Japan considering $33 billion spending on payouts, tax cut to counter inflation -sources

By Yoshifumi Takemoto

TOKYO (Reuters) – Japan’s government is considering spending around $33 billion for payouts to low-income households and an income tax cut in a package of measures to cushion the blow to households from rising living costs, three government officials told Reuters on Wednesday.

The spending, currently estimated around 5 trillion yen($33.37 billion), will include a blanket, one-off income tax hike and the payouts to low-income households, the officials said, confirming a report by the Nikkei newspaper.

Details on the income tax hike will be discussed by the ruling party’s influential tax panel toward the year end, the paper said.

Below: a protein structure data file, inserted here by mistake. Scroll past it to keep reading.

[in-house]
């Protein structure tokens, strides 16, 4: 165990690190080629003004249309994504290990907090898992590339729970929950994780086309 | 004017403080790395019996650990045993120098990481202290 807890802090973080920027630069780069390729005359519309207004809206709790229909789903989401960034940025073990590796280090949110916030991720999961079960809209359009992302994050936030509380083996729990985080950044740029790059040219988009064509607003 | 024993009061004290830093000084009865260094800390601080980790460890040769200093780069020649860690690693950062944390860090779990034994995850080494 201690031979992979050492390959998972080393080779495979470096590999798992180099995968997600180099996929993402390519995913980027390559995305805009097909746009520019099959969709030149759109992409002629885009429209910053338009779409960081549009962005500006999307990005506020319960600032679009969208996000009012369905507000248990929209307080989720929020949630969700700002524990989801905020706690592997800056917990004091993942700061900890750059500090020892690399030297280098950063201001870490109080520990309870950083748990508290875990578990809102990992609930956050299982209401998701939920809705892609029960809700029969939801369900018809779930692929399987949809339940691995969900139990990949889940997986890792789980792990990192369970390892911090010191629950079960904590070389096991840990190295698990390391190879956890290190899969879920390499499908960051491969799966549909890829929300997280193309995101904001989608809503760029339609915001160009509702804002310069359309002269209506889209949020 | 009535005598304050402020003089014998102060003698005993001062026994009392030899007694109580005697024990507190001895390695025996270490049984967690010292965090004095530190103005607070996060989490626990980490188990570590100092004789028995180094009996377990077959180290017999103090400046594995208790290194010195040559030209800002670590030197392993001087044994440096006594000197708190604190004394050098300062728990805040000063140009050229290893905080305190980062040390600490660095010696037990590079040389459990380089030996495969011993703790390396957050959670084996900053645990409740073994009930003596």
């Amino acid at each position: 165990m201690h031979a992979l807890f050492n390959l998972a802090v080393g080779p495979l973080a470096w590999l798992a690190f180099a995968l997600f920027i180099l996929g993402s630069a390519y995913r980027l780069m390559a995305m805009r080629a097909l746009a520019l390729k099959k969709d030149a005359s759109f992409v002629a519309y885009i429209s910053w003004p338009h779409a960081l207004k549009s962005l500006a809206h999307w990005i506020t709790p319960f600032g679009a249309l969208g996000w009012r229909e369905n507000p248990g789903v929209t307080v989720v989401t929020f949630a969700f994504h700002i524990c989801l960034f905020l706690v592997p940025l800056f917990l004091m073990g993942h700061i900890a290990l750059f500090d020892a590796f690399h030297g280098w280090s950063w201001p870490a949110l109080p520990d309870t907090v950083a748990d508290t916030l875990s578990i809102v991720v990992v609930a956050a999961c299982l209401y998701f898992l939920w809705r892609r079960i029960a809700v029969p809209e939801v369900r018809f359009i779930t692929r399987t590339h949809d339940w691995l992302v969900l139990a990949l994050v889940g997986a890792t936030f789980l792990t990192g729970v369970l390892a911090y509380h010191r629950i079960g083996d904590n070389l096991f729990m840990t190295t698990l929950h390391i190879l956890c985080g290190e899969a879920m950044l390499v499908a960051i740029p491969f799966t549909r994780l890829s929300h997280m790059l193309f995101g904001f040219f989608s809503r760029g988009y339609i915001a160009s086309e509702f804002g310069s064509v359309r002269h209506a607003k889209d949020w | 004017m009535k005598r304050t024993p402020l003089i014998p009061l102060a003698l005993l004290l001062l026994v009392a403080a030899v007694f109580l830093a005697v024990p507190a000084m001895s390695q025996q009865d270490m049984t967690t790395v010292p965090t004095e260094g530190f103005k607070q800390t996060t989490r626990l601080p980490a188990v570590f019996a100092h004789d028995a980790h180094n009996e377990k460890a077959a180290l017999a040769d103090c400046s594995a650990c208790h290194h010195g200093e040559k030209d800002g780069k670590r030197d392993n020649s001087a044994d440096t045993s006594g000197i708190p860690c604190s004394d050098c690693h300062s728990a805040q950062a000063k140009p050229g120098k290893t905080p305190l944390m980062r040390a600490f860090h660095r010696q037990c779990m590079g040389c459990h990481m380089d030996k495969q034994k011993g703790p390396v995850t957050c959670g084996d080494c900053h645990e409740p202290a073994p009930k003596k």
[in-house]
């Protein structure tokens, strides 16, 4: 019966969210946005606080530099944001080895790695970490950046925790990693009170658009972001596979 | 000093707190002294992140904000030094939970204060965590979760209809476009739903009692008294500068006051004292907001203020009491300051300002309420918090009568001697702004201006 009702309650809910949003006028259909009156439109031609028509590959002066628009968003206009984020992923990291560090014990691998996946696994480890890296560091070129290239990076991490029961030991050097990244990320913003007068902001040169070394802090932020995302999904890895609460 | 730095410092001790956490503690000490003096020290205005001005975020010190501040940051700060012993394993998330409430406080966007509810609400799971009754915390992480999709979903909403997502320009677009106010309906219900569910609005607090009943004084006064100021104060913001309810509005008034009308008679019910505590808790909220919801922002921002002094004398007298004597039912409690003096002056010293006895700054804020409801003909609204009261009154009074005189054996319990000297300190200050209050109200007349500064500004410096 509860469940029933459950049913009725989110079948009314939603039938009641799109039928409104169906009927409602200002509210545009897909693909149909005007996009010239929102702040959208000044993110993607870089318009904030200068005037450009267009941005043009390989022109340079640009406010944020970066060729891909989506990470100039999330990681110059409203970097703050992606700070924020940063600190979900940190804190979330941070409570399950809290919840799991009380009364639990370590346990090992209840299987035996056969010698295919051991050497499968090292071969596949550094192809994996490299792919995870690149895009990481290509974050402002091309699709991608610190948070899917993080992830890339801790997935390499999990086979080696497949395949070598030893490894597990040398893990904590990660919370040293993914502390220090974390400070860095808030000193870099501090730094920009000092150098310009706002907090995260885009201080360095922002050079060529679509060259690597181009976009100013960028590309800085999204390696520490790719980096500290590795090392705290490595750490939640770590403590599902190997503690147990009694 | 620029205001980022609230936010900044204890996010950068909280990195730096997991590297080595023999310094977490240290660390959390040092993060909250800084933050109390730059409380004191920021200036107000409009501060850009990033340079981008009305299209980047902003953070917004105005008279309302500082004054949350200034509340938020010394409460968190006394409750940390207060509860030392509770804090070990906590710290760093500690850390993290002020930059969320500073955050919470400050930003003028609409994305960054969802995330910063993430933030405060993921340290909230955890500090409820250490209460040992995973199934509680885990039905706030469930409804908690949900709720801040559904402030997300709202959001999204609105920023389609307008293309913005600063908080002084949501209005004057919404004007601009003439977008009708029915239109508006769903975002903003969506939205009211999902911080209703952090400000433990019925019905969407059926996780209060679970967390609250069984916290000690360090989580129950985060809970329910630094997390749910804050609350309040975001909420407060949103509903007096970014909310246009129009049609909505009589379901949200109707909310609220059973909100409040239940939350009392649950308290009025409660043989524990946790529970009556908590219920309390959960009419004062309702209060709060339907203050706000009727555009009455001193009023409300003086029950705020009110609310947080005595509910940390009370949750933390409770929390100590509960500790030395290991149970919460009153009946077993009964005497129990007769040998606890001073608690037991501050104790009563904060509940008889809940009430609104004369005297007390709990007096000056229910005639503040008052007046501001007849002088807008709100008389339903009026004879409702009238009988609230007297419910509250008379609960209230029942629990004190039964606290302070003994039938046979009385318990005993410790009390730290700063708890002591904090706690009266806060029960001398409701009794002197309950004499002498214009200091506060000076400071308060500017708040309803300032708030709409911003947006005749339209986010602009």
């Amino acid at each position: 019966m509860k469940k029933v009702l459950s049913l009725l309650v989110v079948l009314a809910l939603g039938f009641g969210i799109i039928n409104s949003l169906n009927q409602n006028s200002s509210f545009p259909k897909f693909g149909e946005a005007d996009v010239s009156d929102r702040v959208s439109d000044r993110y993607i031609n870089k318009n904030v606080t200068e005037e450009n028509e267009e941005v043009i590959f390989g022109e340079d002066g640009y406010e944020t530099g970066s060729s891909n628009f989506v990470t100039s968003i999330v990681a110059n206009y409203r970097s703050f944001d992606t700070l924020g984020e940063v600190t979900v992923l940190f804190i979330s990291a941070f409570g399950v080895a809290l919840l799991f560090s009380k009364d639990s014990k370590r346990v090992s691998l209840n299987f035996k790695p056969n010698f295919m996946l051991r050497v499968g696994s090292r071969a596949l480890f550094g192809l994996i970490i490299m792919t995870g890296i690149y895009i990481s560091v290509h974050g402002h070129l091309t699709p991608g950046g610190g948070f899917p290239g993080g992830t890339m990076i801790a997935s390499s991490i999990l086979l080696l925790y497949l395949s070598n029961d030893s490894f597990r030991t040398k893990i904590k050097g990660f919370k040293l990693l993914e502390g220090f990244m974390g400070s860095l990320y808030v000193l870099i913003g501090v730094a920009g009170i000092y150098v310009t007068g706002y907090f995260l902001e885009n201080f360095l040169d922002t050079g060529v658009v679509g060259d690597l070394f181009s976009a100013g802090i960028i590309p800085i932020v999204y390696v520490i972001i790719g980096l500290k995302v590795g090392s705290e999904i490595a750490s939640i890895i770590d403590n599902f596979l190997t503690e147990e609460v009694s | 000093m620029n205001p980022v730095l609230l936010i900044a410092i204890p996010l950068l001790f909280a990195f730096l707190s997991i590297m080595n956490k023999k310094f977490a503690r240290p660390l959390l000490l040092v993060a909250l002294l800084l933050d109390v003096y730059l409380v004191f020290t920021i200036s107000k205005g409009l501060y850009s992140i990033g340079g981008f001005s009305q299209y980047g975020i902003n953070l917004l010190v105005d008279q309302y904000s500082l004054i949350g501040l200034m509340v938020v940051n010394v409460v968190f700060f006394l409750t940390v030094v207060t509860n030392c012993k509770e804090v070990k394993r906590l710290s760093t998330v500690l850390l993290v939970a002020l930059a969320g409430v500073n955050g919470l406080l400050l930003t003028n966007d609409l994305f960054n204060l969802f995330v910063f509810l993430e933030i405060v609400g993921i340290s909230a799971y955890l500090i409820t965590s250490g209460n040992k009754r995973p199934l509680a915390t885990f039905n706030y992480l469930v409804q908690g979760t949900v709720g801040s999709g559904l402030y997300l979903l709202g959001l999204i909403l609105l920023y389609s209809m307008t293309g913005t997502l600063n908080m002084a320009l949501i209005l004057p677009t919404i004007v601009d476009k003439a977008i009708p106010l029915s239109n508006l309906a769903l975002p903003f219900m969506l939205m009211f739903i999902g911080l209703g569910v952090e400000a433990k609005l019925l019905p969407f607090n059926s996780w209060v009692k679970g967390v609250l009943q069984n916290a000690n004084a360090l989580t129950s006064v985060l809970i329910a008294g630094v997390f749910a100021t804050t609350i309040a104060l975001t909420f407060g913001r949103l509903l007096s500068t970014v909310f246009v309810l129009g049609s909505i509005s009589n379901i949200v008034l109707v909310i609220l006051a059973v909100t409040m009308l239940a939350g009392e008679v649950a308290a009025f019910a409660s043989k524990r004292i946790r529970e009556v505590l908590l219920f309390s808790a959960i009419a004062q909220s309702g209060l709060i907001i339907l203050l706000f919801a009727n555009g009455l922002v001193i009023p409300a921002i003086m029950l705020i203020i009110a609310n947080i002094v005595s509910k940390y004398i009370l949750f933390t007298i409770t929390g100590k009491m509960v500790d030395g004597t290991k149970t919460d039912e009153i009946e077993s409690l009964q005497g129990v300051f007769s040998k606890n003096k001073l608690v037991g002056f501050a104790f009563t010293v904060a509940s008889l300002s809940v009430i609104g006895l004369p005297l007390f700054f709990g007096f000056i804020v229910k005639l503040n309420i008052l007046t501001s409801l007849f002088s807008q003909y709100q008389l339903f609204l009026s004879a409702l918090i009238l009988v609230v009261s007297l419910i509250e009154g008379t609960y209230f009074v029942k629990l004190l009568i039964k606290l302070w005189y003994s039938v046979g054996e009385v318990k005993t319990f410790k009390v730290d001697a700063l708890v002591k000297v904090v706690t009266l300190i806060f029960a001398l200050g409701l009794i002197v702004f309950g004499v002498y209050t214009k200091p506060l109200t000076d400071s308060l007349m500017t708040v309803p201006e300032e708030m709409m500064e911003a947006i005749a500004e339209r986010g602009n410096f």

The officials spoke on condition of anonymity as they were not authorised to speak publicly. The government was not immediately available for comment.

Inflation, fuelled by rising costs of raw materials, has kept above the central bank’s target of 2% for more than a year, weighing on consumption and clouding the outlook for an economy making a delayed recovery from the COVID-19 scars.

With wage rises proving too slow to offset the increase in prices, Prime Minister Fumio Kishida has announced a plan to ease the pain by returning to households some of the expected increase in tax revenues generated by solid economic growth.

($1 = 149.8500 yen)

(Reporting by Yoshifumi Takemoto, writing by Leika Kihara; Editing by Sonali Paul & Shri Navaratnam)